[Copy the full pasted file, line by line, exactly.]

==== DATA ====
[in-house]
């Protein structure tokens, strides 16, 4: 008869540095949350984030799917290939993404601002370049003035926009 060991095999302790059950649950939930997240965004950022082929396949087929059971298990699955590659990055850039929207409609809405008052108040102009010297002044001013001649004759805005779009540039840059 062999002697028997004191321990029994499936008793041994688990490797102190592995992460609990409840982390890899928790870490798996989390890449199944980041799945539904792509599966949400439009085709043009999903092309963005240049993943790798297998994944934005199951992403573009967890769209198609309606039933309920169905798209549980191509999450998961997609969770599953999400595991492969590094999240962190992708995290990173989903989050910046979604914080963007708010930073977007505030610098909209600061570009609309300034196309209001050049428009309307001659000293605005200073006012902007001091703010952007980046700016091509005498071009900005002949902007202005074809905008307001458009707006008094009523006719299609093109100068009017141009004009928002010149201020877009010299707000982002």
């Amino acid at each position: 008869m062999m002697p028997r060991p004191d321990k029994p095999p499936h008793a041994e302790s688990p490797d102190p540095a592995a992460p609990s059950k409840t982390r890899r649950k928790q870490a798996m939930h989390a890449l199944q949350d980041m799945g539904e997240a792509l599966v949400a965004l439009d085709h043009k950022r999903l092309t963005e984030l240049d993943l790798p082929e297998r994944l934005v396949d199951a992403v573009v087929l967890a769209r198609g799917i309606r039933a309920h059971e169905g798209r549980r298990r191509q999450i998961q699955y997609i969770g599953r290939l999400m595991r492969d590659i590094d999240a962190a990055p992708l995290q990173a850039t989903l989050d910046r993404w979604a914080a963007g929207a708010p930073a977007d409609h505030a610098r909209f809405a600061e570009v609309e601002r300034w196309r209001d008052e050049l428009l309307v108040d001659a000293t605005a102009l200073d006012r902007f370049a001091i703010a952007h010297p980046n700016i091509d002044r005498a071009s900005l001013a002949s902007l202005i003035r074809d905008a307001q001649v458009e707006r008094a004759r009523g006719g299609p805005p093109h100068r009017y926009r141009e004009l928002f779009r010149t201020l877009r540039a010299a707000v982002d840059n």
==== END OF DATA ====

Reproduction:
[in-house]
């Protein structure tokens, strides 16, 4: 008869540095949350984030799917290939993404601002370049003035926009 060991095999302790059950649950939930997240965004950022082929396949087929059971298990699955590659990055850039929207409609809405008052108040102009010297002044001013001649004759805005779009540039840059 062999002697028997004191321990029994499936008793041994688990490797102190592995992460609990409840982390890899928790870490798996989390890449199944980041799945539904792509599966949400439009085709043009999903092309963005240049993943790798297998994944934005199951992403573009967890769209198609309606039933309920169905798209549980191509999450998961997609969770599953999400595991492969590094999240962190992708995290990173989903989050910046979604914080963007708010930073977007505030610098909209600061570009609309300034196309209001050049428009309307001659000293605005200073006012902007001091703010952007980046700016091509005498071009900005002949902007202005074809905008307001458009707006008094009523006719299609093109100068009017141009004009928002010149201020877009010299707000982002």
């Amino acid at each position: 008869m062999m002697p028997r060991p004191d321990k029994p095999p499936h008793a041994e302790s688990p490797d102190p540095a592995a992460p609990s059950k409840t982390r890899r649950k928790q870490a798996m939930h989390a890449l199944q949350d980041m799945g539904e997240a792509l599966v949400a965004l439009d085709h043009k950022r999903l092309t963005e984030l240049d993943l790798p082929e297998r994944l934005v396949d199951a992403v573009v087929l967890a769209r198609g799917i309606r039933a309920h059971e169905g798209r549980r298990r191509q999450i998961q699955y997609i969770g599953r290939l999400m595991r492969d590659i590094d999240a962190a990055p992708l995290q990173a850039t989903l989050d910046r993404w979604a914080a963007g929207a708010p930073a977007d409609h505030a610098r909209f809405a600061e570009v609309e601002r300034w196309r209001d008052e050049l428009l309307v108040d001659a000293t605005a102009l200073d006012r902007f370049a001091i703010a952007h010297p980046n700016i091509d002044r005498a071009s900005l001013a002949s902007l202005i003035r074809d905008a307001q001649v458009e707006r008094a004759r009523g006719g299609p805005p093109h100068r009017y926009r141009e004009l928002f779009r010149t201020l877009r540039a010299a707000v982002d840059n």